By far the best book on investing ever written - Warren Buffett

Benjamin Graham, the mentor and teacher of Warren Buffett and thousands of other students at Columbia Business School wrote this book in 1950 has had numerous editions and updates.

I recently read revised 2006 edition of Benjamin Graham's The Intelligent Investor published by First Collins Business Essentials. I couldn't find a copy of it on Amazon (go figure) but found this copy in the local public library.

Graham takes a look into the psyche of the investor and brings him/her face to face with his/her worst enemy, themselves. Graham differentiates the speculator from the investor and helps helps them to realize the inefficiencies within the market and helps navigate the investor through these inefficiencies to find bargains and discounts so that the investor may beat the market in the long term.

I highly recommend reading this and other books by Graham as well as Buffett. Very helpful for those of you who want to be an Intelligent Investor.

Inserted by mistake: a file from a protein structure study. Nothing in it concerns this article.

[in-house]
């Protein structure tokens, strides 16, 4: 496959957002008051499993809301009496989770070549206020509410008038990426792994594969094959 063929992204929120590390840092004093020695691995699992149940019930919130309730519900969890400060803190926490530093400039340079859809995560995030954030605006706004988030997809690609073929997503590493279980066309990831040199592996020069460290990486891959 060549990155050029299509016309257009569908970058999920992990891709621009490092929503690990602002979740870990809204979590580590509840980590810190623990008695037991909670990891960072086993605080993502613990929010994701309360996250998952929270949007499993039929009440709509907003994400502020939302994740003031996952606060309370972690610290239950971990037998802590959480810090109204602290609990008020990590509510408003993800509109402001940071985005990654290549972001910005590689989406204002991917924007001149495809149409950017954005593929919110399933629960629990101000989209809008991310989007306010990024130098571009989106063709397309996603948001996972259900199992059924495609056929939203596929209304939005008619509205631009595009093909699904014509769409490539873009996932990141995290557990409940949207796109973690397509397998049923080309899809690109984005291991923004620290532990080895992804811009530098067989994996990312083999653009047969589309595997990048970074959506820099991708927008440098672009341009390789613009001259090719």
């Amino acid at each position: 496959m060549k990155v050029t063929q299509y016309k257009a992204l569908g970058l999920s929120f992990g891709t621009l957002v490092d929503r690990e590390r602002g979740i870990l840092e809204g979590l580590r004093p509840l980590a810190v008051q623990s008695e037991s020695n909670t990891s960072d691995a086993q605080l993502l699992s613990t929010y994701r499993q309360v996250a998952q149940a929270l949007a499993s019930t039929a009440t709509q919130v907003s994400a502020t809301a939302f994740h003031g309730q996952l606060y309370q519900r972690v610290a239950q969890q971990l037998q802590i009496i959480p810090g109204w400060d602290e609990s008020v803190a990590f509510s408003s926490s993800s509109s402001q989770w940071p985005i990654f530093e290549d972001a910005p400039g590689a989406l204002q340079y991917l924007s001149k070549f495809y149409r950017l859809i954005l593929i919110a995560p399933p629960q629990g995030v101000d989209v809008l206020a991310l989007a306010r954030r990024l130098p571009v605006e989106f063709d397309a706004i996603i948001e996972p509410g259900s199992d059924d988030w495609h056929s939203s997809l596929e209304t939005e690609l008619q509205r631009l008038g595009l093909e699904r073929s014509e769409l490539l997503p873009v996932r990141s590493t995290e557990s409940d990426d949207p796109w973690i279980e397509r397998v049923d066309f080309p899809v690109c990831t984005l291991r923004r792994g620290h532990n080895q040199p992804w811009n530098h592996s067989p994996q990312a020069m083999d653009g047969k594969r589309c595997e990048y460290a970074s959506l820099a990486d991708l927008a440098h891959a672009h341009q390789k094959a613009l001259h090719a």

Part 1: Intro and the Defensive Investor

Part 2: The Enterprising Investor

Part 3: Mr. Market

Part 4: Security Analysis

Part 5: Margin of Safety and Conclusion

As a followup on Ben Graham's investing strategy, I took a look at a more contemporary money manager, Ken Fisher.

Here are three posts outlining some of his thoughts from 3 Questions that Count.

Book Report:
Only Three Questions (Part 1)
Only Three Questions (Part 2)
Only Three Questions (Part 3)

Wikipedia: Three Questions
Forbes Review
Official Website

Columbia Professor and author Joel Greenblatt uses similar value investing. He calls it his magic formula. Is the stock cheap relative to earnings? What is the return on capital of the business? He ranks stocks based on these two criteria. This takes Ben Graham's version of cheapness and Warren Buffett's good business technique.

Author of You may be a stockmarket genius.

So Warren calls himself 85% Ben Graham and 15% Philip Fisher. Who is Philip Fisher? Any relation to Ken Fisher? Why of course. Philip is Ken's dad. He wrote the book: Common Stocks and Uncommon Profits. I hope to review this book next.